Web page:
Posted by Larry Short
The three main kinds of predecessors are finish-to-start (FS), start-to-start (SS) and finish-to-finish (FF). There is a fourth type of relationship called start-to-finish (SF), but it is akin to my cousin Vinnie who we don’t talk about. For more information check out “the book,” page 138. It’ll tell you all you need to know.
The most common kind of predecessor is the finish-to-start. It’s called finish-to-start because the first activity finish leads into the second activity’s start. For example, when I entered the casino I had to first gamble before I could win money. (I like to think positive!)
The start-to-start (SS) predecessor is less common, but sometimes you need to coordinate activities so they begin at the same time. One example that occurs often in Vegas is to start gambling and drinking at the same time. The two activities don’t have to occur at the same time, but are often coordinated by the casino’s waitress to happen that way.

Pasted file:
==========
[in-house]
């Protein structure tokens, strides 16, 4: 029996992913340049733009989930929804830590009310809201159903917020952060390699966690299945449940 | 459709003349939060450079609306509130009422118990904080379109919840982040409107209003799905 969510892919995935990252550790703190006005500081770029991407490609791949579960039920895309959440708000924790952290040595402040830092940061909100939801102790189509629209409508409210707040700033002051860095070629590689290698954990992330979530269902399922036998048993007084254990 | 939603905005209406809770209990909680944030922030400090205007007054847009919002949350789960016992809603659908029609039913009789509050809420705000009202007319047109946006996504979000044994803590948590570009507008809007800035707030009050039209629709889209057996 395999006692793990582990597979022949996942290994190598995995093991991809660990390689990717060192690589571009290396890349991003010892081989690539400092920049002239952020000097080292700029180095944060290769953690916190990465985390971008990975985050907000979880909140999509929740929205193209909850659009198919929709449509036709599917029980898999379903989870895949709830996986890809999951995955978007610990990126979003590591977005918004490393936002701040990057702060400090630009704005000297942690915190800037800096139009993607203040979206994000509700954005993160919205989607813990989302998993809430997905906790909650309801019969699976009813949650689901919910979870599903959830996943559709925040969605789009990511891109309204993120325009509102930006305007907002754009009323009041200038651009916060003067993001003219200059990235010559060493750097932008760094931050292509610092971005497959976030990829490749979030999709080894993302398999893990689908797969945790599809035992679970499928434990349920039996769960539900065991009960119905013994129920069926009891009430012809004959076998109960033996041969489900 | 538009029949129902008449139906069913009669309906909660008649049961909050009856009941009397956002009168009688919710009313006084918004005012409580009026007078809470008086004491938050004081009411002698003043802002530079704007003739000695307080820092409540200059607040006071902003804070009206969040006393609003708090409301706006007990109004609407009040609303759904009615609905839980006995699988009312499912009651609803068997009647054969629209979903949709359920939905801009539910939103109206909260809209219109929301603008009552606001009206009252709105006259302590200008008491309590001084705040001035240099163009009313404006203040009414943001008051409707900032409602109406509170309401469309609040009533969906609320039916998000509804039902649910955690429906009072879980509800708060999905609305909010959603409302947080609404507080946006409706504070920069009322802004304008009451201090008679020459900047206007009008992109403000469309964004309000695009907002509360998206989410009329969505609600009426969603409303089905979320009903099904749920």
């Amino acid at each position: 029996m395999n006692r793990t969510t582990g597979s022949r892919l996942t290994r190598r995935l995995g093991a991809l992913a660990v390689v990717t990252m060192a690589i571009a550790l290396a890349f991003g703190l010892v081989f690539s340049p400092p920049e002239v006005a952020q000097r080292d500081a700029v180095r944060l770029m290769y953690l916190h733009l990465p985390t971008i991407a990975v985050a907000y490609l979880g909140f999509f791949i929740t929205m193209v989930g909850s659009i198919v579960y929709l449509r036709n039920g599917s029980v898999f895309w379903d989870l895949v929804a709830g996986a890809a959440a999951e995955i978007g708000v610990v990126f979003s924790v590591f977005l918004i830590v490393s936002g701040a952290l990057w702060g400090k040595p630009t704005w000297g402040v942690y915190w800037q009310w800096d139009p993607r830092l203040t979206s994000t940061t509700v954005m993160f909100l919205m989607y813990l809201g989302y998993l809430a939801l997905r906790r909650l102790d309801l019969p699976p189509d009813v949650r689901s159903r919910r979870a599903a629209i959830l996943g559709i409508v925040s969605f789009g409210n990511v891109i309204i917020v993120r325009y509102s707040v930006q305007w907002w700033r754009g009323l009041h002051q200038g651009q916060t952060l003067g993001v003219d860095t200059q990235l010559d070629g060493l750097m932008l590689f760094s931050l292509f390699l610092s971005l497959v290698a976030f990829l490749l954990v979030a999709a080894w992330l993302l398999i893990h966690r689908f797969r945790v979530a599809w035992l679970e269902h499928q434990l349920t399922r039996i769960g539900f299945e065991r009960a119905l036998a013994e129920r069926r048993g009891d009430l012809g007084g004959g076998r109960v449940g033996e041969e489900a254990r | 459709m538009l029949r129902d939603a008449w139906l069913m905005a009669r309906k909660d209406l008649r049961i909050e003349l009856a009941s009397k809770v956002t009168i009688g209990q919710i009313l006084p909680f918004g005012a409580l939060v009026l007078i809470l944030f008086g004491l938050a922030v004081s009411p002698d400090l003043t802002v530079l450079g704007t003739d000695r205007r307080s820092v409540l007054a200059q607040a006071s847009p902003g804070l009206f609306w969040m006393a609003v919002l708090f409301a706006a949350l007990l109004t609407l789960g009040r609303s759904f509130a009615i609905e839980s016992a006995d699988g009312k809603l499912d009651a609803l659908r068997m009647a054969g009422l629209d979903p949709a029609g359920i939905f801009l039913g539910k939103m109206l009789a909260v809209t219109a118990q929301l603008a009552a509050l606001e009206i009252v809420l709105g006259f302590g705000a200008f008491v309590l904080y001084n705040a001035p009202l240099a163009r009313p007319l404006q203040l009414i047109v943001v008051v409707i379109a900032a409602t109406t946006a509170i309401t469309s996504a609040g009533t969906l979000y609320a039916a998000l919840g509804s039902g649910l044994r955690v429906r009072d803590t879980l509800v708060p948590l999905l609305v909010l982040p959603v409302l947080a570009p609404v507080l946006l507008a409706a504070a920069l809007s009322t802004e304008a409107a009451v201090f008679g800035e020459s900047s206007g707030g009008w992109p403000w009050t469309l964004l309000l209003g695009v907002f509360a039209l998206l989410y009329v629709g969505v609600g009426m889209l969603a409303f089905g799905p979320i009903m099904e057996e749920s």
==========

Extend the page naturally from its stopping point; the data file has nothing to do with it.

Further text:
The finish-to-finish (FF) predecessor depicts activities that finish at the same time. An example might be that I lose all my money and my bank’s ATM stop working at the same time. Keep in mind that tasks like that are pretty rare, at least in project management, and almost never show up in network diagrams.